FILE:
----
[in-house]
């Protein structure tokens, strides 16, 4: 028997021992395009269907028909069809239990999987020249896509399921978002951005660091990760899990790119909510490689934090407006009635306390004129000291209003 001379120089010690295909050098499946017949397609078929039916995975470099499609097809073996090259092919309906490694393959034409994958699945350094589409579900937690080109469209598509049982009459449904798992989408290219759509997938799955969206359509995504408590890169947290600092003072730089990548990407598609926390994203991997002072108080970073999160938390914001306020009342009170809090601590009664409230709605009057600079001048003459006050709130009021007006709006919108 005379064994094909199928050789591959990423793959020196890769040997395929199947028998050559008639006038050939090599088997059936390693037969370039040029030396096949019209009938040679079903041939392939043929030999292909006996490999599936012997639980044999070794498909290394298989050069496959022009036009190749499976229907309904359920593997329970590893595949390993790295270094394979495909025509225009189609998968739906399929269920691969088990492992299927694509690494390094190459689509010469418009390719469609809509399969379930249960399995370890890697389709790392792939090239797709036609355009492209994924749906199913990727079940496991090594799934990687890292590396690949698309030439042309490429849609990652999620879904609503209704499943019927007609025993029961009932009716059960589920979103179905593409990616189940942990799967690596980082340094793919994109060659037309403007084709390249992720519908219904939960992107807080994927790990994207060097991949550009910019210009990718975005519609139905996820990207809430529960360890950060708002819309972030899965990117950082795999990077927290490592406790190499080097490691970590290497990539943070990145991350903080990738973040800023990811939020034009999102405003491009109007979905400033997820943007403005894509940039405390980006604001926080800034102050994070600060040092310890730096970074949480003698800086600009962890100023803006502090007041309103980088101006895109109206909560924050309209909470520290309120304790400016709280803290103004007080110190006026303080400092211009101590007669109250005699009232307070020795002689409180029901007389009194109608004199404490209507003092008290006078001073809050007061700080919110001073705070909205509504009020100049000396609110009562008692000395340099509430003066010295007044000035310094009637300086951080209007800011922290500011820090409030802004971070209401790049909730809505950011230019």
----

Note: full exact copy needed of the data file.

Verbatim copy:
[in-house]
């Protein structure tokens, strides 16, 4: 028997021992395009269907028909069809239990999987020249896509399921978002951005660091990760899990790119909510490689934090407006009635306390004129000291209003 001379120089010690295909050098499946017949397609078929039916995975470099499609097809073996090259092919309906490694393959034409994958699945350094589409579900937690080109469209598509049982009459449904798992989408290219759509997938799955969206359509995504408590890169947290600092003072730089990548990407598609926390994203991997002072108080970073999160938390914001306020009342009170809090601590009664409230709605009057600079001048003459006050709130009021007006709006919108 005379064994094909199928050789591959990423793959020196890769040997395929199947028998050559008639006038050939090599088997059936390693037969370039040029030396096949019209009938040679079903041939392939043929030999292909006996490999599936012997639980044999070794498909290394298989050069496959022009036009190749499976229907309904359920593997329970590893595949390993790295270094394979495909025509225009189609998968739906399929269920691969088990492992299927694509690494390094190459689509010469418009390719469609809509399969379930249960399995370890890697389709790392792939090239797709036609355009492209994924749906199913990727079940496991090594799934990687890292590396690949698309030439042309490429849609990652999620879904609503209704499943019927007609025993029961009932009716059960589920979103179905593409990616189940942990799967690596980082340094793919994109060659037309403007084709390249992720519908219904939960992107807080994927790990994207060097991949550009910019210009990718975005519609139905996820990207809430529960360890950060708002819309972030899965990117950082795999990077927290490592406790190499080097490691970590290497990539943070990145991350903080990738973040800023990811939020034009999102405003491009109007979905400033997820943007403005894509940039405390980006604001926080800034102050994070600060040092310890730096970074949480003698800086600009962890100023803006502090007041309103980088101006895109109206909560924050309209909470520290309120304790400016709280803290103004007080110190006026303080400092211009101590007669109250005699009232307070020795002689409180029901007389009194109608004199404490209507003092008290006078001073809050007061700080919110001073705070909205509504009020100049000396609110009562008692000395340099509430003066010295007044000035310094009637300086951080209007800011922290500011820090409030802004971070209401790049909730809505950011230019």